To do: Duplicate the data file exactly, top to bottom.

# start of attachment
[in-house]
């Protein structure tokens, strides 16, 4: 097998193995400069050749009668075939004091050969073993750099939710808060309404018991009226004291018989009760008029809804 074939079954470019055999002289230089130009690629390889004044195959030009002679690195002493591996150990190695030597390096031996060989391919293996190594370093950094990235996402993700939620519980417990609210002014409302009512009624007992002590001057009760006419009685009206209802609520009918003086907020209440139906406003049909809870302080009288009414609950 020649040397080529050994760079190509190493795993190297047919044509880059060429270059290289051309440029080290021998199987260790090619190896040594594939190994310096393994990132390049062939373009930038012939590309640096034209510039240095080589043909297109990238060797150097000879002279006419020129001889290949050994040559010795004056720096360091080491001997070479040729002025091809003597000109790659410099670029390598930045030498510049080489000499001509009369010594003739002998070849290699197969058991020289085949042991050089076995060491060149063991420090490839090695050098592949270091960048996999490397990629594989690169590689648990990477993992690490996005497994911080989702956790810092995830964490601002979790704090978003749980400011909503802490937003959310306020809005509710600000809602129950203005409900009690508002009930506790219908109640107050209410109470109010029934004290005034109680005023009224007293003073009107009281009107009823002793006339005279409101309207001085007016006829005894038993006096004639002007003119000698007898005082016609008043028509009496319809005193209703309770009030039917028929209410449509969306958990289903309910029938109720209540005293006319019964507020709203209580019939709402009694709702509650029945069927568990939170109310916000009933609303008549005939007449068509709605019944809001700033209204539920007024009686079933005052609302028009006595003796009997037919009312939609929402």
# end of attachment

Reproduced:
[in-house]
């Protein structure tokens, strides 16, 4: 097998193995400069050749009668075939004091050969073993750099939710808060309404018991009226004291018989009760008029809804 074939079954470019055999002289230089130009690629390889004044195959030009002679690195002493591996150990190695030597390096031996060989391919293996190594370093950094990235996402993700939620519980417990609210002014409302009512009624007992002590001057009760006419009685009206209802609520009918003086907020209440139906406003049909809870302080009288009414609950 020649040397080529050994760079190509190493795993190297047919044509880059060429270059290289051309440029080290021998199987260790090619190896040594594939190994310096393994990132390049062939373009930038012939590309640096034209510039240095080589043909297109990238060797150097000879002279006419020129001889290949050994040559010795004056720096360091080491001997070479040729002025091809003597000109790659410099670029390598930045030498510049080489000499001509009369010594003739002998070849290699197969058991020289085949042991050089076995060491060149063991420090490839090695050098592949270091960048996999490397990629594989690169590689648990990477993992690490996005497994911080989702956790810092995830964490601002979790704090978003749980400011909503802490937003959310306020809005509710600000809602129950203005409900009690508002009930506790219908109640107050209410109470109010029934004290005034109680005023009224007293003073009107009281009107009823002793006339005279409101309207001085007016006829005894038993006096004639002007003119000698007898005082016609008043028509009496319809005193209703309770009030039917028929209410449509969306958990289903309910029938109720209540005293006319019964507020709203209580019939709402009694709702509650029945069927568990939170109310916000009933609303008549005939007449068509709605019944809001700033209204539920007024009686079933005052609302028009006595003796009997037919009312939609929402």